The IPCC is the leading international body for assessment of climate change. It is a key source of scientific information and technical guidance to the United Nations Framework Convention on Climate Change (UNFCCC), the Kyoto Protocol and Paris Agreement. It provides governments at all levels with scientific information they can use to develop climate policies.
World Meteorological Organization (WMO). It’s a specialised agency of the United Nations dedicated to international cooperation and coordination on the state and behaviour of the earth’s atmosphere, its interaction with the land and oceans, the weather and climate it produces, and the resulting distribution of water resources.
Conference of the parties (COP) is a global climate summit that takes place in a different host country each year. The COP is the supreme decision-making body of the United Nations Convention on Climate Change (UNFCC). The COP assesses progress on combating climate change.
Solutions suggested to reducing increasing amounts of carbon dioxide and other greenhouse gases
Countries are making laws to achieve increased energy efficiency and decrease carbon intensity. Through carbon capture and storage, nuclear energy and renewable energy.
Increase in energy efficiency and use of renewable energy are the most plausible in the long term to cut emissions.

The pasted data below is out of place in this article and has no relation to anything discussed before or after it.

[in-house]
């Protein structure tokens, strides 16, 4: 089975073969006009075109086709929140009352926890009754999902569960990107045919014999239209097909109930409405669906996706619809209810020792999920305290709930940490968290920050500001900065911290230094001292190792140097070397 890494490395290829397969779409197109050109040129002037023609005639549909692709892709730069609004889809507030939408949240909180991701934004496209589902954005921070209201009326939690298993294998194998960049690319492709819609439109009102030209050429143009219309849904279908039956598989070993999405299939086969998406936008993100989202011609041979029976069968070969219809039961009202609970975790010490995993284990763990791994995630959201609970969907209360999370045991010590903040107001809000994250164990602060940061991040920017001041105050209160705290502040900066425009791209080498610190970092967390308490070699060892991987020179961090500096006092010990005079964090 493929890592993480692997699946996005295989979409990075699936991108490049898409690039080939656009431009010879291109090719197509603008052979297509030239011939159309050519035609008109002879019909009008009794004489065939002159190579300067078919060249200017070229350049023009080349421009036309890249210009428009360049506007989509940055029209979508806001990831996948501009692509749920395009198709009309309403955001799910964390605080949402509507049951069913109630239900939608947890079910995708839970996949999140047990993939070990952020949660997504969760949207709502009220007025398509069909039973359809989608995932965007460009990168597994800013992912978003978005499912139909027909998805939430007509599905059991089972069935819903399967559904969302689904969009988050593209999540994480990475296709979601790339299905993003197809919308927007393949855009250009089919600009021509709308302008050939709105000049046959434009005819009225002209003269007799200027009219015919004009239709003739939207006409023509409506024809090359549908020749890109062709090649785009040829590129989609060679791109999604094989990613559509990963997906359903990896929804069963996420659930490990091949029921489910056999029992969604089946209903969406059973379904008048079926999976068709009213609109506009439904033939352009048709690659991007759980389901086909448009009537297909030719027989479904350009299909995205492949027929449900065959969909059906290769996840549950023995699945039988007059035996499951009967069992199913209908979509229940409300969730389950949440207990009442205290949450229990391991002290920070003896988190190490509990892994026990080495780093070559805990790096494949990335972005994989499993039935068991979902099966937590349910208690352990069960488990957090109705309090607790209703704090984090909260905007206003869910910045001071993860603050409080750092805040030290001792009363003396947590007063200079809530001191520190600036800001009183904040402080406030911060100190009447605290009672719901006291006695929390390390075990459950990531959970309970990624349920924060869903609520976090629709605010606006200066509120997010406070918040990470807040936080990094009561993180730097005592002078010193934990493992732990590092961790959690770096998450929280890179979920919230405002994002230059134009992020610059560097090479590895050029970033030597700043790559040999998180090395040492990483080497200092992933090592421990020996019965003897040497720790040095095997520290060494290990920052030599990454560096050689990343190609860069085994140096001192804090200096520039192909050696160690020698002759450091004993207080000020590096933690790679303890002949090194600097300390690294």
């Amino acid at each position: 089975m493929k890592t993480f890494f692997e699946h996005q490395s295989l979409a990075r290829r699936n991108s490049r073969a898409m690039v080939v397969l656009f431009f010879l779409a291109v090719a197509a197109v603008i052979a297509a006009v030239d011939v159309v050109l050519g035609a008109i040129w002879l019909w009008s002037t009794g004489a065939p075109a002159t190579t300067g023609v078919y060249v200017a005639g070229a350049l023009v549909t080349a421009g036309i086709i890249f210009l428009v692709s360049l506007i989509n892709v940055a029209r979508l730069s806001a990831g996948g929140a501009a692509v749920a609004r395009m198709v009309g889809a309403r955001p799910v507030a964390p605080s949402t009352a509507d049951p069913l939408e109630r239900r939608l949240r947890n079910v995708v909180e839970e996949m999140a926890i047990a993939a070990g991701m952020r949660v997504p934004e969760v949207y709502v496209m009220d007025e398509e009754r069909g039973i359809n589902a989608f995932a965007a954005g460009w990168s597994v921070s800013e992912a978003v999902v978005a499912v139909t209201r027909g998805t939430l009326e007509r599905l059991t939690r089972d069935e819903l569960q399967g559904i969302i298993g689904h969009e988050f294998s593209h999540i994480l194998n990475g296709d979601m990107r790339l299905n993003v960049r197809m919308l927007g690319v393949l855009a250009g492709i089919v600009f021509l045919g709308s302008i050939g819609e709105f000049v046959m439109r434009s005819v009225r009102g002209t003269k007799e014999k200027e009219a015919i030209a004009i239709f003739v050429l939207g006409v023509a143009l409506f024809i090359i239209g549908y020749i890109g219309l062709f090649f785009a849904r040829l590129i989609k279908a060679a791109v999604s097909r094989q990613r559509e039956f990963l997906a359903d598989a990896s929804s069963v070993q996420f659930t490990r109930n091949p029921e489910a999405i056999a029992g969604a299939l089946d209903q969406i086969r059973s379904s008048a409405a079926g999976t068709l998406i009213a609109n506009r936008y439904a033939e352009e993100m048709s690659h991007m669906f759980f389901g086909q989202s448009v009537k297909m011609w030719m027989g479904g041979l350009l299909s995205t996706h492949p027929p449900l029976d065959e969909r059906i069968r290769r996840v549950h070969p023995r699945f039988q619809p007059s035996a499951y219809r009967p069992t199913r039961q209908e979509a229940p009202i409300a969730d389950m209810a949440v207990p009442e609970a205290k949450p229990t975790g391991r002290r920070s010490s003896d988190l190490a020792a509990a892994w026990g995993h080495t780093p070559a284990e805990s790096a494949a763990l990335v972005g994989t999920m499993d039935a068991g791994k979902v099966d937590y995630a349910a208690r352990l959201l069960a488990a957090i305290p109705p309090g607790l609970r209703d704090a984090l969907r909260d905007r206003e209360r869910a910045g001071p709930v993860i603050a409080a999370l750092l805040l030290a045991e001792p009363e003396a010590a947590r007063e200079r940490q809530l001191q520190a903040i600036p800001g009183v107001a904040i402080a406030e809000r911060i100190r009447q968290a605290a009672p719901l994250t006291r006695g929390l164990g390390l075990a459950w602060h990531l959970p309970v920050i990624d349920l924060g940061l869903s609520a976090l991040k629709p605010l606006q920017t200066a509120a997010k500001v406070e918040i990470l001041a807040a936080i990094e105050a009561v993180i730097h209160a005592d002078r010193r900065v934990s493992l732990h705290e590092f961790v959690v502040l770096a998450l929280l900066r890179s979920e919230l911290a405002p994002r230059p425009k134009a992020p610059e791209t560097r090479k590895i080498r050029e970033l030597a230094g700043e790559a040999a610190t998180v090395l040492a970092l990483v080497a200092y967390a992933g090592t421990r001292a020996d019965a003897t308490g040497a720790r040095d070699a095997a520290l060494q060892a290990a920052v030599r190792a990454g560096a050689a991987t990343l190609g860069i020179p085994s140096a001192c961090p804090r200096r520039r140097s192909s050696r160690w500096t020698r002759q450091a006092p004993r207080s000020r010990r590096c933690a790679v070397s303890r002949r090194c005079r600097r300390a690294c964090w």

Sustainable Development Goal 7 calls for affordable, reliable, sustainable, and modern energy for all by 2030. Energy is the dominant contributor to climate change, accounting for around 60 per cent of the total global greenhouse gas emissions.
Governments have taken measures to reach targeted level carbon dioxide emission reduction by 2030 and 2050.
Green economy. This is where an economy uses low carbon, uses resource efficiently and involves all members of the society. In a green economy, growth in employment and income are driven by public and private investment into areas that reduce carbon emissions, pollution and supports resource efficiency. It includes prevention of loss of biodiversity and ecosystem services.
Zero carbon or no carbon emissions are produced from a product or service. This is achievable by generating electricity from sources like wind, nuclear and solar.
Renewable sustainable energy. These are energy sources that naturally renew or replenish themselves, such as solar, wind, hydropower and geothermal.
Decarbonisation is the process of removing or reducing carbon dioxide emissions generally through the replacement of energy sourced from coal, oil, and gas. Renewable energy could replace coal and oil.